A Statement by the Minister of State (Status of Women)

    OTTAWA, Aug. 27 /CNW Telbec/ - The following is the text of a statement
by the Honourable Helena Guergis, Minister of State (Status of Women),
concerning the announcement by the Government of Manitoba to launch an
integrated Task Force with Winnipeg Police and RCMP to investigate the growing
number of missing and murdered Aboriginal women.

    As Minister of State for the Status of Women, I applaud yesterday's
announcement by the Government of Manitoba to create this task force. At the
federal level, our Government continues to work on this troubling issue with
our Aboriginal partners, including the Assembly of Manitoba Chiefs and the
Native Women's Association of Canada. My colleague, the Honourable Peter Van
Loan, Minister of Public Safety, also applauds the creation of this task
force, and he recognizes the hard work that lies ahead if we are to ensure
that justice for the victims and their families will finally be realized.
    Last fall, our Government formalized the partnership with the Assembly of
Manitoba Chiefs by providing funding for its project "Prevent Human
Trafficking: Stop the Sexual Exploitation of First Nations Women and
Children." This funding will make it possible for the group to develop
partnership networks as well as other measures to prevent and protect women
and youth from sexual exploitation and trafficking.
    My colleague, Ms. Joy Smith, the Member from Kildonan St.Paul has also
been a champion for the cause. Her Private Member's Motion M-153 on Human
Trafficking, calling on Parliament to condemn the trafficking of women and
children across international borders, and to adopt a comprehensive strategy
to combat human trafficking worldwide was passed unanimously in the house."
    It is our work with our Aboriginal partners, such as the Native Women's
Association of Canada and the Assembly of Manitoba Chiefs, that has led to the
awareness of this issue by all levels of government including the newly
created Manitoba task force."
    Our Government is also working with the Native Women's Association of
Canada through the Sisters in Spirit (SIS) initiative. An initiative
spearheaded by the Aboriginal community, this is an example of a partnership
that works to create tangible benefits for Aboriginal women. Sisters in Spirit
aims at quantifying the actual number of missing and murdered women by
understanding the root causes of racialized and sexualized violence, and by
implementing a public awareness strategy. Beverley Jacobs, President of the
Native Women's Association of Canada, has spoken about the importance of
Sisters in Spirit. "SIS is centered on the power of voice," said Ms. Jacobs.
"Many of our sisters didn't have a voice before and neither did their
families. That is why (Sisters in Spirit) exists.
    SIS provides comprehensive research into the disappearance of hundreds of
Aboriginal women, and puts the protocols in place for police investigators and
their teams in cracking these cases.
    Our Government believes ending violence against women is a responsibility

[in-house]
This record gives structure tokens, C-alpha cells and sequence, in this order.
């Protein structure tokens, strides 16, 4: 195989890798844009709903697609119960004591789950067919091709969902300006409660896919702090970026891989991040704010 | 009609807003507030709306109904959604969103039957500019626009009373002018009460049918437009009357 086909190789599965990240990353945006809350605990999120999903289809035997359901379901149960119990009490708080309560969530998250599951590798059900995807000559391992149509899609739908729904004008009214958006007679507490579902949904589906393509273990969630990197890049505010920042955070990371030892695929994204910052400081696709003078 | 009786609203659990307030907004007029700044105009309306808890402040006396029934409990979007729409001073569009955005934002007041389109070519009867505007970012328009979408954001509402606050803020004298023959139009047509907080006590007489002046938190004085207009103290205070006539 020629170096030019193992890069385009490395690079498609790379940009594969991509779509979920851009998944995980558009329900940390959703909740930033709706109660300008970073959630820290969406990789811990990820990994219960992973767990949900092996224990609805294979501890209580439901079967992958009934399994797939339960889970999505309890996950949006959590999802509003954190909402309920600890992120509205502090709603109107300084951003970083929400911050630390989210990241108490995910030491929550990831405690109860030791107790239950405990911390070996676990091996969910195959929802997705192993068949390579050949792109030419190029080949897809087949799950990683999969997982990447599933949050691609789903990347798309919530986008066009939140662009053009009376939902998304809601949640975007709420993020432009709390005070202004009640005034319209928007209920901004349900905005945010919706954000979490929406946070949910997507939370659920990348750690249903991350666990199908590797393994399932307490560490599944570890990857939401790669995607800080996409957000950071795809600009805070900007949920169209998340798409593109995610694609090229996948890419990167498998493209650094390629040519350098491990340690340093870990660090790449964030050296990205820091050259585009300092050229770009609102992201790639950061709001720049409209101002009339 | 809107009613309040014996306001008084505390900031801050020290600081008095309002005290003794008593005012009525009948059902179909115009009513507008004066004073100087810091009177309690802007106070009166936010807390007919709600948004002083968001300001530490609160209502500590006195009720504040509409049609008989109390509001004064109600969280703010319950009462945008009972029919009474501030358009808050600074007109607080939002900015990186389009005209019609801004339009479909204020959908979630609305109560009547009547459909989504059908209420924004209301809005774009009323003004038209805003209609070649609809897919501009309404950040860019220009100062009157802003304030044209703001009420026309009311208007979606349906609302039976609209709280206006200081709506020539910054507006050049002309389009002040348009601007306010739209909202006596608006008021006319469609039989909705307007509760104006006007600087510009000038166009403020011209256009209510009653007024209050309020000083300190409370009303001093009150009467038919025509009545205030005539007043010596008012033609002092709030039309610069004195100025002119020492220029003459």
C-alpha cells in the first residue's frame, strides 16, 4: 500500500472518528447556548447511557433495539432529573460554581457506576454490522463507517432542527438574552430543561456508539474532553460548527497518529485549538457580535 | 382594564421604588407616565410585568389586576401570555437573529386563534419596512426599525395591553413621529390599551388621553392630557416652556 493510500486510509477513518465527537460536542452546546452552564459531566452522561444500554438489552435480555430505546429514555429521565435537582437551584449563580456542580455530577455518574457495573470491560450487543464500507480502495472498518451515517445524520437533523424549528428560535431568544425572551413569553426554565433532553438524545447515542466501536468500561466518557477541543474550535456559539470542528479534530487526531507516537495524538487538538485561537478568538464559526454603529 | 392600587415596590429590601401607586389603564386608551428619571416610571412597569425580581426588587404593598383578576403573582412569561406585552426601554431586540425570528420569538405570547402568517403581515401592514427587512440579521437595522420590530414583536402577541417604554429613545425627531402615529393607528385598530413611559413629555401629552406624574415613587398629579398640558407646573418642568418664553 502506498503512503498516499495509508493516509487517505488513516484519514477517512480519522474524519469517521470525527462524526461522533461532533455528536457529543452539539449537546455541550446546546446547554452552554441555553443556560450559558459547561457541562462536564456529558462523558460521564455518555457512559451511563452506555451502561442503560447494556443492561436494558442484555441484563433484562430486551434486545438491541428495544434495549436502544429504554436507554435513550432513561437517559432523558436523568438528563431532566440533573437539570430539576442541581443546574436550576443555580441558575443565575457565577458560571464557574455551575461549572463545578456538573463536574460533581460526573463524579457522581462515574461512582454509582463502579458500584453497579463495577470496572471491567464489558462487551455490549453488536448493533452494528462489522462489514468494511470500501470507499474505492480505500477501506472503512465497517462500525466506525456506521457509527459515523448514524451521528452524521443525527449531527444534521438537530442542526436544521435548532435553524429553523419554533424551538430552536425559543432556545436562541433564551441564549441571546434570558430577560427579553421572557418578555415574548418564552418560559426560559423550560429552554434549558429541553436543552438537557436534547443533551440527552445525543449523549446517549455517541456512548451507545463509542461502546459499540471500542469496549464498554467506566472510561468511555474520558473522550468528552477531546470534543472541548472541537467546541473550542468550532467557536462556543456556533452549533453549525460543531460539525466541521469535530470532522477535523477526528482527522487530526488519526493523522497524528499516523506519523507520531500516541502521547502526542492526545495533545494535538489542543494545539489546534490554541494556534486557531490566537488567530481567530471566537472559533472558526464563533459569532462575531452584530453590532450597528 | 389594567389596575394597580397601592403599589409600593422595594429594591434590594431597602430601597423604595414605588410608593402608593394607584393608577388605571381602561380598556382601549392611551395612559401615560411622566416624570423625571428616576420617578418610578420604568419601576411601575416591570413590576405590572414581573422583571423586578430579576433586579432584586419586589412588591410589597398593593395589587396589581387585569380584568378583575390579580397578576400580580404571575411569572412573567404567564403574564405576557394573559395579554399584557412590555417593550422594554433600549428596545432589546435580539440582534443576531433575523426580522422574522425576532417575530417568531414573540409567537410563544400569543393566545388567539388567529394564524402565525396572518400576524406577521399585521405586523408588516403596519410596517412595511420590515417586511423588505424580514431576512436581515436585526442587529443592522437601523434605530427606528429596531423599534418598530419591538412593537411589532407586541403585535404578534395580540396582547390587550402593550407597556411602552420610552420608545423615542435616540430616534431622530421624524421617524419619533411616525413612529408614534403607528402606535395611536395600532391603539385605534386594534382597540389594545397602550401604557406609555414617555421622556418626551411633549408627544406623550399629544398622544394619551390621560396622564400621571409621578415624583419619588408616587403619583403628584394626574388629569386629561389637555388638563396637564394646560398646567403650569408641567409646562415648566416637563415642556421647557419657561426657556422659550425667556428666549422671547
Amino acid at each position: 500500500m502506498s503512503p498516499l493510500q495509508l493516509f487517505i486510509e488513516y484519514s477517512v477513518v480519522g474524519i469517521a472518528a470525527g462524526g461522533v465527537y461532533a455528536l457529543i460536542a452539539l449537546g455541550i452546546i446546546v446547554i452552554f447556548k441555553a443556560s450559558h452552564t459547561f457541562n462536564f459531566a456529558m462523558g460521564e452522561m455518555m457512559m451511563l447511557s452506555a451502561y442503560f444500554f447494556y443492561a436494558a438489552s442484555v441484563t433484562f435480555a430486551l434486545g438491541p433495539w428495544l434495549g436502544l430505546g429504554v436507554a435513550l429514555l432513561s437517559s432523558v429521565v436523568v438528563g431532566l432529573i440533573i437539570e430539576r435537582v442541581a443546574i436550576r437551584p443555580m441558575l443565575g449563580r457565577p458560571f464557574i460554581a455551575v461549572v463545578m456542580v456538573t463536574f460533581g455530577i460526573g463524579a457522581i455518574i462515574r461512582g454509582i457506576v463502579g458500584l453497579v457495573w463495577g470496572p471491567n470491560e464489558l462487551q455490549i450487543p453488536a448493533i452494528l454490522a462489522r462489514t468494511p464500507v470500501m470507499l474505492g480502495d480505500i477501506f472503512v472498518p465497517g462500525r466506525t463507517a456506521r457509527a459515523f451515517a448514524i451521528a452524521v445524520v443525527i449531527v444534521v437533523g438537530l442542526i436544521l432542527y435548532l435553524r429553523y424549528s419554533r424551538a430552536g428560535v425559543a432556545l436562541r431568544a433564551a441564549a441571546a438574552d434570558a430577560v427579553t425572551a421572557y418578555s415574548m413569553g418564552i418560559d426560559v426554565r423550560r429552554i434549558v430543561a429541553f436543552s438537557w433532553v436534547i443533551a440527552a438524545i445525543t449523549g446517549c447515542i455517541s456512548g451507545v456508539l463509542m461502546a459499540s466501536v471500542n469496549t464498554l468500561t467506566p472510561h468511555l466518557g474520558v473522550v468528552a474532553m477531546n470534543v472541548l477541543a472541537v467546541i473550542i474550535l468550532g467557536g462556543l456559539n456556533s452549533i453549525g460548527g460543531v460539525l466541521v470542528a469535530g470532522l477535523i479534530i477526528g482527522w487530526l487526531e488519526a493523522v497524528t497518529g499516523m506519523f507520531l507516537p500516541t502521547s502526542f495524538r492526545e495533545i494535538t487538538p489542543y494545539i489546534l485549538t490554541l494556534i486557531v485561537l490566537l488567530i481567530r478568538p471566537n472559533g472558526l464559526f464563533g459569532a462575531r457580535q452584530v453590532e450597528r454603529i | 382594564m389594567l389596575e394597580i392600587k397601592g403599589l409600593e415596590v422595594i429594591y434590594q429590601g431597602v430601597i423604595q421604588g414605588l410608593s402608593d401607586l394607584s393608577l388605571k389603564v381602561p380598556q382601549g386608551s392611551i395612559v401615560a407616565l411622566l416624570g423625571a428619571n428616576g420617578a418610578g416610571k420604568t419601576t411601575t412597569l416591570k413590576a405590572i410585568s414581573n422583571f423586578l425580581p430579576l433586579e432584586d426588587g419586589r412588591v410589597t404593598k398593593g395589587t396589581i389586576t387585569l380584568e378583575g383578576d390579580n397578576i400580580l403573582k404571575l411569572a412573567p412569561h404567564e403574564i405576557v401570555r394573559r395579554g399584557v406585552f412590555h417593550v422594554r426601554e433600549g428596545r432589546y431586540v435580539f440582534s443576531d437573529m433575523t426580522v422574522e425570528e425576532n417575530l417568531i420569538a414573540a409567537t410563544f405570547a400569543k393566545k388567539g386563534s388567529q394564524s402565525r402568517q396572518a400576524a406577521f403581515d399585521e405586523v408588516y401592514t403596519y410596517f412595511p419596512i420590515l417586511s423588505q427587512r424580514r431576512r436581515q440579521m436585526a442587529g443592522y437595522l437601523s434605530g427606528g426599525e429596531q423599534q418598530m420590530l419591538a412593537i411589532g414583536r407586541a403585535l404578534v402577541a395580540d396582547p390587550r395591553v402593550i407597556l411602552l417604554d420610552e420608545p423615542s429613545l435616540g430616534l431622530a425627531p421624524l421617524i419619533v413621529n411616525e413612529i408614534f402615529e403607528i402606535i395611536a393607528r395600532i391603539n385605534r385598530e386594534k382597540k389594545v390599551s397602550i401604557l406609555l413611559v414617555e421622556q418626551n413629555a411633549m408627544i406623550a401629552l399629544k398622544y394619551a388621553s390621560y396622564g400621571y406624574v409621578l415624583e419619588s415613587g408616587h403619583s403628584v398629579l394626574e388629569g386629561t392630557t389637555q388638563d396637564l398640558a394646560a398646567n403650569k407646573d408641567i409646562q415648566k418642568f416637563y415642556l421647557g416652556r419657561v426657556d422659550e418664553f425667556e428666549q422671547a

all Canadians share. We believe ending violence against women is a
responsibility that can only be achieved through the active participation and
the cooperation of all partners. This includes the necessary involvement of
our provincial counterparts, police investigators, and the RCMP. Yesterday's
announcement in Manitoba underlines that province's ongoing commitment to
address this growing and disturbing trend.
    The decision to establish joint task forces to investigate unsolved cases
is made at the provincial level and depends on whether there is a need in a
particular province.
    For example, this is not the first time the RCMP has been involved in a
joint task force to investigate missing and murdered Aboriginal women. There
are currently task forces in British Columbia and Alberta. In 2007, Manitoba
also completed Project "Disappear," which was an extensive file review of
missing women in the province. In British Columbia, the Joint Missing Women
Task Force (Project Evenhanded), led to the conviction of pig farmer Willie
Pickton, who was implicated in the disappearance and murder of dozens of
women, including Aboriginal women. A similar task force in Alberta (Project
Kare) is investigating cases pertaining to a number of missing Aboriginal
women cases in that province.
    Our Sisters in Spirit initiative, which is the product of a partnership
between Status of Women Canada and the Native Women's Association of Canada,
has been made possible through the Government's support and financial backing.
Our Government is committed to addressing the roots of violence against
Aboriginal women by working specifically with Aboriginal groups. We are
currently supporting the Sisters in Spirit initiative with a commitment of $5
million for the period ending in 2010. We will also continue to support and
work with our provincial colleagues and police organizations across the
country on this very important issue.

For further information:

For further information: Sherine Mansour, Director of Communications,
Minister of State (Status of Women), (819) 956-4000; Chris McCluskey,
Communications, Minister of Public Safety, (613) 991-2865

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